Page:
"A Great Shanty Design"

The common fold down gable end design is (in my opinion) awkward, because when compacted it is a rather large 4' x 8'.

 This is a unique design, different than the common fold down gable ends. It compacts accordian style so you end up with a smaller, easier to manage unit. Regardless of the length you want to build it (whether it be 4', for a single person, or even 16', for a large group...The fold up dimensions remain the same.) I have selected the lightest possible materials with out comprimising strength. The optional floor is another great idea. For longer expeditions, it provides a barrior between you and the ice, keeping the interior and your feet warmer. For shorter stay's, leave it at home (the floor) making the unit "ultra light".
 

Ice Shanty Diagram
Diagrams are not to scale and all measurements are given in inches and feet (no silly meters).
The total distance of a,b,c,d,(combined) in the above diagram has been calculated so a 14' wide tarp doesn't have to be cut along the bottom , thus saving the reinforced factory edges. The straight angle roof design as opposed to a half circle gable end makes it easier to apply the "slats" that secure the tarp to the shanty. And for another "irrelevant" reason, it looks much more proffessional. The interior has carefully planned space saving ideas for fold down shelves and equipment storage compartments. All dimensions and diagrams are configured for a 6-1/2 ft. long shanty, which is a roomy size for 2 people. You can change the length with a few re-calculations to the floor if you like.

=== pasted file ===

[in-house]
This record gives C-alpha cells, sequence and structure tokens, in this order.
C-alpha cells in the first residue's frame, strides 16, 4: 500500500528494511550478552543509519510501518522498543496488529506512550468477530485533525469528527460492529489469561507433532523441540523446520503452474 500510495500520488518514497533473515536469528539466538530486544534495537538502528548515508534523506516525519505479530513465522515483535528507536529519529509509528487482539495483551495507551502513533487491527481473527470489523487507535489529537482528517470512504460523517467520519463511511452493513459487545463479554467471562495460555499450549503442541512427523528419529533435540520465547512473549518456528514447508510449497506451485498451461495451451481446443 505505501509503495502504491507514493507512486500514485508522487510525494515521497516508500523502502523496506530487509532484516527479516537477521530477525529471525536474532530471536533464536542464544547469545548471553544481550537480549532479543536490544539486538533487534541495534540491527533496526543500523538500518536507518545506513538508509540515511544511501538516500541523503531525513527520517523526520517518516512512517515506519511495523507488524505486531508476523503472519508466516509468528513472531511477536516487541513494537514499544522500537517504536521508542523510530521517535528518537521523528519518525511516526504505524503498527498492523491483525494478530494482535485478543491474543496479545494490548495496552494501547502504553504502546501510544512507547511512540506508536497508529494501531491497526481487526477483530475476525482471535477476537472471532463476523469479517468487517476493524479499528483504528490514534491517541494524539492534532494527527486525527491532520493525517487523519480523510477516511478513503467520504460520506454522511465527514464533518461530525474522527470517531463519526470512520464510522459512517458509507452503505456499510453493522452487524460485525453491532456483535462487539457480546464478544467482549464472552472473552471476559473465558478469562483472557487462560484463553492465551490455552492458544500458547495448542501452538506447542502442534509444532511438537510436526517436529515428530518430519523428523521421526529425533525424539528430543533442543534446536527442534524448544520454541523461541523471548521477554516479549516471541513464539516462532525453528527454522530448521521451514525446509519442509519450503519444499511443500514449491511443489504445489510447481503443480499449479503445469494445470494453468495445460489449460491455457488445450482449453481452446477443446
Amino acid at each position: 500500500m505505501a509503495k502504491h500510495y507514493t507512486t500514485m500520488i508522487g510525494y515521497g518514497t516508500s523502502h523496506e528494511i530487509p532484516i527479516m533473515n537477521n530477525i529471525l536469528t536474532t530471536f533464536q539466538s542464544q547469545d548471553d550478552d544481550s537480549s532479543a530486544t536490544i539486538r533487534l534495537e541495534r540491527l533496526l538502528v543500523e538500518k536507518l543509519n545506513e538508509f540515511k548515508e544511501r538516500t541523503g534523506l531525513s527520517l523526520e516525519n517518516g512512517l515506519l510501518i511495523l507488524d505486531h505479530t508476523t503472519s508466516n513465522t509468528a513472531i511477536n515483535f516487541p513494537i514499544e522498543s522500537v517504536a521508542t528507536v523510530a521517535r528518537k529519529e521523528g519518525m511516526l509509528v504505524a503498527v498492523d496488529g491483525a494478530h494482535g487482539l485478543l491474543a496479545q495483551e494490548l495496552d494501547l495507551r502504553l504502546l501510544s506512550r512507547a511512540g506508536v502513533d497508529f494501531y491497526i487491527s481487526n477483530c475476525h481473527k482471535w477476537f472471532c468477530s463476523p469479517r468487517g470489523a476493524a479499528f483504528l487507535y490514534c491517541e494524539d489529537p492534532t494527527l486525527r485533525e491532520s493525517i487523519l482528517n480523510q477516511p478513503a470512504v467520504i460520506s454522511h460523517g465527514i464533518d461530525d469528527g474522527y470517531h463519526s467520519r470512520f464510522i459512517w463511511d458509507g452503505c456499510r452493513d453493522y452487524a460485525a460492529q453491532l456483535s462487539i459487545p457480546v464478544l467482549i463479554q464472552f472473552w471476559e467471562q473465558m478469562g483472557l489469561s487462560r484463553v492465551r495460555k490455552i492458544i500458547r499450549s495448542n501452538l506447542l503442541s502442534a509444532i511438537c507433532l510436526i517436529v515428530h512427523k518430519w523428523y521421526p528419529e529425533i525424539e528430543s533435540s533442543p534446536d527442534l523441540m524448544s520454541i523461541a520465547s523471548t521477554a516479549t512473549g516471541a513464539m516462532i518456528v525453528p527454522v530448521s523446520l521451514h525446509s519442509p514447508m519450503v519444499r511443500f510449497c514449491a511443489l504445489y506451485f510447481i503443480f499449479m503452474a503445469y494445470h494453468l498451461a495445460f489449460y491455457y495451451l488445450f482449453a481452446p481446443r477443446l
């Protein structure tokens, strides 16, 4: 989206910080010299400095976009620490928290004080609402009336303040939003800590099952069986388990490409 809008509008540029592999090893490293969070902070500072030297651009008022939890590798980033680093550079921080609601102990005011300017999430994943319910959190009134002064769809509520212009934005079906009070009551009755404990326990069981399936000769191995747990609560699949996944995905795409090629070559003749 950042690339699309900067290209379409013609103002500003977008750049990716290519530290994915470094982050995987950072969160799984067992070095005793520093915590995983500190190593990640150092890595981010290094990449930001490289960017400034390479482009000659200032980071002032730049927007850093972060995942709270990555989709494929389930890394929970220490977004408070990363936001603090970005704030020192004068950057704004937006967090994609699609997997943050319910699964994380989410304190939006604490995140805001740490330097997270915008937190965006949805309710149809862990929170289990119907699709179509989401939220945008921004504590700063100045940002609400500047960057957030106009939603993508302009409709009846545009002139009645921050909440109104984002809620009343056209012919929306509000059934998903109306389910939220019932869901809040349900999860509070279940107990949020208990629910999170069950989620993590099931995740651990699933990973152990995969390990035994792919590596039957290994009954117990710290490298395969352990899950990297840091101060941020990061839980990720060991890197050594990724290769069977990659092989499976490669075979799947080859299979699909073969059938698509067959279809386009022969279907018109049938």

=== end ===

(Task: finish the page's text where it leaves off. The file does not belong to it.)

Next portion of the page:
You'll have to decide which color of "poly tarp" to use. You can get them in opaque or translucent colors. Some people prefer to have total darkness in their shanty so they can see the fish better. Personally, I like the light (it's warmer and I'm not fumbling for bait and tackle)...Your decision.
I'll start out with a materials list. Improvise on materials if you have something similar laying around (you'll have to be the judge if it will work or not).

Materials List

  • 2- 4x8 sheets 1/4" spruce or fir plywood (end gables)
  • 1- 4x8 sheet 3/8" spruce or fir plywood (floor)
  • 1- 4x8 sheet 1/2" spruce or fir plywood (doors & frames)
  • 73' of spruce 2x2 (floor & gable framework)
  • 22' of spruce 2x4 (floor & runners)
  • Poly Tarp 8'x14'
  • 3 poles x 78" (telescopic poles, 1/2" copper pipe, 1x1 hardwood. Anything will work)
  • 4 pr. butt hinges (For doors & lift-up floor).
  • 3 barrell latches (door latches)
  • 2 pcs. 1/8 or 1/4 plexiglass 8"x14" (windows)
  • Screws, nails etc (you can figure that one out)
  • Lay Out And Construction

    Step 1. Cut out gable ends Details
    Fig.1 [Cut Out Ends] The whole idea for exact sizes will ensure that you won't have to cut off the reinforced factory edges of the poly tarp (along the length of both bottom edges). Lay everything out as shown on the 1/4" plywood. Before you cut, take a tape measure and double check to make sure that all 4 edges add up to 14 feet! If you want two doors (recommended), cut both ends identical. Cut the door openings out 20 x 50 as shown.